Private investments in Fiji fell 12 percent in 2020 and 7.1 percent in 2021, according to ANZ Research on Fiji for May.
One of the authors of the Research and International Economist, Kishti Sen, says that with Fiji’s vital tourism industry shut down due to closed borders and heightened uncertainty about future demand, it did not make sense for businesses to invest.
Instead, Sen says firms entered a cost-cutting survival mode, deferring all non-essential investment.
However, he adds that they believe the tide is turning.
Sen states residential buildings and offices to cater to the emerging business process outsourcing (BPO) sector, along with hospitals, warehouses, and retail buildings, are set to take off.
Sen further states that mining construction will also add to activity as work on the Lion One Gold Mine in Sabeto ramps up.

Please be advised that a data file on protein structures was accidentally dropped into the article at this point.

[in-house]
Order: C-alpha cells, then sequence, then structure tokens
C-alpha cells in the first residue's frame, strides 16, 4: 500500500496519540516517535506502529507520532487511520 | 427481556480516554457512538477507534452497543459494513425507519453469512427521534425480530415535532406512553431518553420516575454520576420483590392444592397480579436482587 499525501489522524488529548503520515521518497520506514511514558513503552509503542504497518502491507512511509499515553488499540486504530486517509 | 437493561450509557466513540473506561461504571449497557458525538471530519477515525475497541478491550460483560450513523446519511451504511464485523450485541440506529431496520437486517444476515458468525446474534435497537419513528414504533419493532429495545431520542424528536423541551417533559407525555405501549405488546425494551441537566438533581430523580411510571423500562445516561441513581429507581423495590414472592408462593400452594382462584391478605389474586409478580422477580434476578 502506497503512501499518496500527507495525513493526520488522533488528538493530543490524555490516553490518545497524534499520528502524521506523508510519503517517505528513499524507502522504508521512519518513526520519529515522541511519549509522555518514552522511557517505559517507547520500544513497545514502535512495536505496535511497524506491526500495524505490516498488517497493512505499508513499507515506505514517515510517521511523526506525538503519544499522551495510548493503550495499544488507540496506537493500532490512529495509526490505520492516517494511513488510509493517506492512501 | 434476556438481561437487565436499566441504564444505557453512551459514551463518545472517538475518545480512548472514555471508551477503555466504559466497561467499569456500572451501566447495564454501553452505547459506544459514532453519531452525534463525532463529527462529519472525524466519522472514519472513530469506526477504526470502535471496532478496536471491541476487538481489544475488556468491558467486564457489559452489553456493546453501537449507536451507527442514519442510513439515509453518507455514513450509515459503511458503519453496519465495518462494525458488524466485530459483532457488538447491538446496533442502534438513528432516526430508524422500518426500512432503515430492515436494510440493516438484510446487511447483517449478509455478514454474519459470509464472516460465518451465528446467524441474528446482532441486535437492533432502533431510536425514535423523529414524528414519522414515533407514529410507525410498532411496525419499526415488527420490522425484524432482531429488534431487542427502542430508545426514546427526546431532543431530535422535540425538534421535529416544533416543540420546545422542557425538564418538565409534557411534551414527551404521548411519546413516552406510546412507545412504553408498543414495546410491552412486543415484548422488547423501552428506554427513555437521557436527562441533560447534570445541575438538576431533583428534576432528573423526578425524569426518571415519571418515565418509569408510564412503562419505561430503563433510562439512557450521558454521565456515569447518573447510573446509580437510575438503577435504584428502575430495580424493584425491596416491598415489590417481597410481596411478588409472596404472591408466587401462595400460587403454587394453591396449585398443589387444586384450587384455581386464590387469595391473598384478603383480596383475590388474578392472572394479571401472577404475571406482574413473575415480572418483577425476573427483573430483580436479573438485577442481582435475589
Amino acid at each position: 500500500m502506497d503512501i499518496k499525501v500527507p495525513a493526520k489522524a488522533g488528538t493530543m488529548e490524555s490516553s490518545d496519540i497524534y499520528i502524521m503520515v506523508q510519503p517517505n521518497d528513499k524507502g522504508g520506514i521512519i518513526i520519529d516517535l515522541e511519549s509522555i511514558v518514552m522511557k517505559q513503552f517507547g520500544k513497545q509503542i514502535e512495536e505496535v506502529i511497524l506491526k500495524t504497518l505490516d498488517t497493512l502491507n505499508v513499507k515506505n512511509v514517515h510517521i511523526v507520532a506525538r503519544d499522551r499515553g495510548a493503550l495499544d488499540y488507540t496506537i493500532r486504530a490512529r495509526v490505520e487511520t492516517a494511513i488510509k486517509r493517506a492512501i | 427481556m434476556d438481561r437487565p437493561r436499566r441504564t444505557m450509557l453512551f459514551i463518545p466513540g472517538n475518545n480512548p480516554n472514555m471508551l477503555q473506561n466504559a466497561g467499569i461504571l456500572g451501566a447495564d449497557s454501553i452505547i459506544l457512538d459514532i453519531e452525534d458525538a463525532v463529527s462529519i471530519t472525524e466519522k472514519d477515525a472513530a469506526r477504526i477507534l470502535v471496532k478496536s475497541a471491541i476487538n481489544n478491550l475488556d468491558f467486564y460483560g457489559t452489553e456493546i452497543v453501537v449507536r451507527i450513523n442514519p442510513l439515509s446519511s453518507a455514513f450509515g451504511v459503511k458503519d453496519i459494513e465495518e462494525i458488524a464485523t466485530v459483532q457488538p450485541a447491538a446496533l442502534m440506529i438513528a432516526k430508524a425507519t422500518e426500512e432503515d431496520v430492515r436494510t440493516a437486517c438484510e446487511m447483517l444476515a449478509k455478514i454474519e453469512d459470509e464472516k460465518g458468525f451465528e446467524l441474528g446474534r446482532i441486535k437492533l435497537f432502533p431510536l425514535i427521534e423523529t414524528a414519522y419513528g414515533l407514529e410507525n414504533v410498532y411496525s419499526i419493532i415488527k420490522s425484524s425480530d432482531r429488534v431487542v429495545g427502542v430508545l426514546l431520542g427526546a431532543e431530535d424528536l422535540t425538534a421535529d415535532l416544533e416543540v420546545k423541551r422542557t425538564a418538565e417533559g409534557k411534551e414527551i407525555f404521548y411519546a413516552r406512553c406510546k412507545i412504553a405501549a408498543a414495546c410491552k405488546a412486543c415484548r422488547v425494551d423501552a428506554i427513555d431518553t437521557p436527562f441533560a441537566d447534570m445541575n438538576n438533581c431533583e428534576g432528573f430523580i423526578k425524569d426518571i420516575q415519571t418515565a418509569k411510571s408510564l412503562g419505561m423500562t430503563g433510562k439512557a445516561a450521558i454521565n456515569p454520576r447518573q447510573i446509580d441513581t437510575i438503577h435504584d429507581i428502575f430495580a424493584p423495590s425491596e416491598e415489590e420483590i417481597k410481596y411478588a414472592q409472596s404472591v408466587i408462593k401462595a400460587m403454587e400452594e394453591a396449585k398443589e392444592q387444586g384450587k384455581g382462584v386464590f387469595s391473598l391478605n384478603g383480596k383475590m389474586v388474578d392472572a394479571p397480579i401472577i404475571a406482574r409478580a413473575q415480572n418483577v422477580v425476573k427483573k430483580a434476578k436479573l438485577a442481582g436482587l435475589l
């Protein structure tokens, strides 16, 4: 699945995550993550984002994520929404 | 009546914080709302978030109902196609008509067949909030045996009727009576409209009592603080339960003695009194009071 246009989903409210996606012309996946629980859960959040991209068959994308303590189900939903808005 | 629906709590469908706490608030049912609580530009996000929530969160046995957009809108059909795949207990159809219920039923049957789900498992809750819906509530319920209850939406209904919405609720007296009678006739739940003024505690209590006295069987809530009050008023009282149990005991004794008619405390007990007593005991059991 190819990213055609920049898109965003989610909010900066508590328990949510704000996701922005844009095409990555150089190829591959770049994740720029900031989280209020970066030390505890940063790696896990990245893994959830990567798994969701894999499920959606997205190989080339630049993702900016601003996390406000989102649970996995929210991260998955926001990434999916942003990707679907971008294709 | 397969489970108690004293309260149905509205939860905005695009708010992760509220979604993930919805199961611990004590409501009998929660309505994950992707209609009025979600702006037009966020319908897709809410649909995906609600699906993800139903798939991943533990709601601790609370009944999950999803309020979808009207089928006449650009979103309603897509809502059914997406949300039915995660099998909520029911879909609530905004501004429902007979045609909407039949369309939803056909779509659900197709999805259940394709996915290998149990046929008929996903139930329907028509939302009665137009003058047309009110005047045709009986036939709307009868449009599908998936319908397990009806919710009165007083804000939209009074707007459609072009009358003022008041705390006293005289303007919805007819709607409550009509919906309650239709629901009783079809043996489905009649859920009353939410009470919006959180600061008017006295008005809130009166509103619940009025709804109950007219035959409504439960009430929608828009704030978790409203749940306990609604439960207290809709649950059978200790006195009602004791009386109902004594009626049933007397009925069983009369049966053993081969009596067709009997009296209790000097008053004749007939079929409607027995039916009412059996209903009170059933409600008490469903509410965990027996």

Heavy industry construction, especially factories, is expected to do well too.
The Economist adds that while there is typically a two-year lag from building approvals to activity on the ground, Fiji has amassed an impressive project pipeline of three billion dollars across all construction segments, including residential, non-dwelling buildings, and mining.
Sen says there is an urgency to get some of these projects moving towards commencement to diversify Fiji’s economy away from its dependency on tourism.
Hence, he says they expect private investment, which has been bumping around the bottom of the cycle in 2022, to start picking up in the second half of this year.